- Where you are registered with a doctor or dentist
However, the issue of which is your primary residence doesn’t really affect stamp duty. If you buy a second property, you are liable for the surcharge.
What if I own property abroad?
You will still need to pay the 3% additional stamp duty even if the only other property you own is abroad.
If you already own a principal residence in the UK in addition to your home abroad, you won’t be liable for the 3% SDLT surcharge as long as you’re selling your previous main UK residence.
What if I don’t own any additional properties, but the person I’m buying with does?
For stamp duty purposes, all joint purchases are treated as one unit, making it very difficult to avoid paying the stamp duty surcharge on a second home.
Married couples & civil partnerships
Married couples and civil partnerships are treated as one unit. This means that if one person already owns a property, any subsequent residential purchase by either person will be seen as an additional property for both individuals.
Unmarried couples & joint purchasers
For stamp duty purposes, joint purchasers are treated as one unit. This means that if one party already owns a residential property, then the higher rates will be applied.
What if I am getting divorced and buying a new home?
If your marital home has been handed over to your spouse as part of the divorce settlement, you won’t need to pay the charge.
If you remain a joint owner of your marital residence, you will be liable for the second home surcharge. However, you could claim this back if you sell your share of the property within three years.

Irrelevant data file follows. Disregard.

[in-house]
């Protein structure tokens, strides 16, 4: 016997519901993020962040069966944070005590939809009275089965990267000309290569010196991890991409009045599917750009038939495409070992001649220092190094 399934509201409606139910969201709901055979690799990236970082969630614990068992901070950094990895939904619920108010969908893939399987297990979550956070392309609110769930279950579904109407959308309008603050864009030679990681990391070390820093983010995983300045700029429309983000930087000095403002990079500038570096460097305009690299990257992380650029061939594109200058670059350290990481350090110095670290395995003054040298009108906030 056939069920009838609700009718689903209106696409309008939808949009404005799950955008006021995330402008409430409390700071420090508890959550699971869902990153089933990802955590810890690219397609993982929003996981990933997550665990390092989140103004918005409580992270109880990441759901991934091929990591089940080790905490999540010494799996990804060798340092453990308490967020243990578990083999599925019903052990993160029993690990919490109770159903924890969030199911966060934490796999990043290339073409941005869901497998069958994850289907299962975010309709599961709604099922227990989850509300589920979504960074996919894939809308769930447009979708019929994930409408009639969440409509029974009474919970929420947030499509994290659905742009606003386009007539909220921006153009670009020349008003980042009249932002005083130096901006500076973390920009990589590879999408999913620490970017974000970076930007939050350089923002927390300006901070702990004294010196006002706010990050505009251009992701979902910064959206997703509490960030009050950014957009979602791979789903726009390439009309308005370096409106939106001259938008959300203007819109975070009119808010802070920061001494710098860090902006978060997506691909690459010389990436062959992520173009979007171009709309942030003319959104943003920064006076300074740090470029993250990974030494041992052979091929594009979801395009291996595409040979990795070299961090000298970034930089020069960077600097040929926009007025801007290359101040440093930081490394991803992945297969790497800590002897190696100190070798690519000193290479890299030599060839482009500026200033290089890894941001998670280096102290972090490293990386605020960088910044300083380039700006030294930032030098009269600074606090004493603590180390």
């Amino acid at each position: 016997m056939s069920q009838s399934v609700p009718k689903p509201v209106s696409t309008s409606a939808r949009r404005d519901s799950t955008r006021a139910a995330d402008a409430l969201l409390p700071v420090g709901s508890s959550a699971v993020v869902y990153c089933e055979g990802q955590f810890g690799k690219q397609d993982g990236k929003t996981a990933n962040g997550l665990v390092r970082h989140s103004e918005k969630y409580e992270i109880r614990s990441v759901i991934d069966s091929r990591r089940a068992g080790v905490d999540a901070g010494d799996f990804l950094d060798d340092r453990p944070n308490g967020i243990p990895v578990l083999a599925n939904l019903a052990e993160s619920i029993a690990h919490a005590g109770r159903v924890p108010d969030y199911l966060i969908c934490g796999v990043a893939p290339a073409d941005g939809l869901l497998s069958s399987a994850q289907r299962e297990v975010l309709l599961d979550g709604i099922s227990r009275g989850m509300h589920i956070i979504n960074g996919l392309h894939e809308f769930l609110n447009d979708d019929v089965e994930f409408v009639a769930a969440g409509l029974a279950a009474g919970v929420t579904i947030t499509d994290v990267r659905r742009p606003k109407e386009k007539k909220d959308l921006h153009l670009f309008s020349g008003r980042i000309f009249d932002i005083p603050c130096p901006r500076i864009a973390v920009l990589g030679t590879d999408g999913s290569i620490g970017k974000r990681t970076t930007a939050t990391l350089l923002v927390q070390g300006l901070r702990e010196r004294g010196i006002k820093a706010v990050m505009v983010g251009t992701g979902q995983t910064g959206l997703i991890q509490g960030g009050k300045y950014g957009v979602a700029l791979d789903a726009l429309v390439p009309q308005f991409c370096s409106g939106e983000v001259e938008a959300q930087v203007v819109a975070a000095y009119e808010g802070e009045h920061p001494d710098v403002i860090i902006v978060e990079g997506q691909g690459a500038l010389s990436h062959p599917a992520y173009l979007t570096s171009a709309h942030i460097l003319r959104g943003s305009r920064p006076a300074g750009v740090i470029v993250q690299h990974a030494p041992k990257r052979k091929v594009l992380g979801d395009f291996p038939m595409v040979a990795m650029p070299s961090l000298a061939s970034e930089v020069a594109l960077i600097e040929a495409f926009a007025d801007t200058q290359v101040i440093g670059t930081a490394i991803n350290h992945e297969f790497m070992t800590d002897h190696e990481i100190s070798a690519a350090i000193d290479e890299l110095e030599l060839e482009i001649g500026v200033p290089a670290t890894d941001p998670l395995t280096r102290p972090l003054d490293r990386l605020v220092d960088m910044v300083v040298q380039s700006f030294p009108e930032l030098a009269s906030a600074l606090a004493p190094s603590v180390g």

What if I am buying a property for my children?
Parents who are already homeowners and wish to help their children buy a property will face the second home surcharge if their name is on the deeds of the property.
If parents help with the deposit or act as a guarantor, then the higher stamp duty rates do not apply.
Does the additional rate apply to leasehold extensions?
Stamp duty is payable on lease extensions. However, this doesn’t usually affect leaseholders extending the lease on their main property because the lease extension cost is generally less than £125,000 (the threshold at which you start paying stamp duty).
For leasehold properties owned as a second home or buy-to-let, stamp duty is payable on leasehold extensions that cost £40,000 or more.
Are you buying a second home in Islington or Stoke Newington?
Although the higher duty on second properties appears unfair, it should not discourage people from buying their second property in an area such as Islington or Stoke Newington. Both of these areas have a wide range of properties for sale or rent, and both have much to offer people who want to live close to the heart of London.
There is no shortage of theatres, restaurants, clubs and bars in either area. The excellent transport links in Islington and Stoke Newington mean you are only ever a short distance from the bars and clubs of Shoreditch or the theatres and restaurants of the West End. These transport links make for a quick and easy commute to destinations like the West End or Old Street.
Despite the stamp duty surcharge, Islington and Stoke Newington are ideal locations if you want to buy a second home or an investment property.
For more information on properties for sale in Islington or properties for sale in Stoke Newington, contact us today.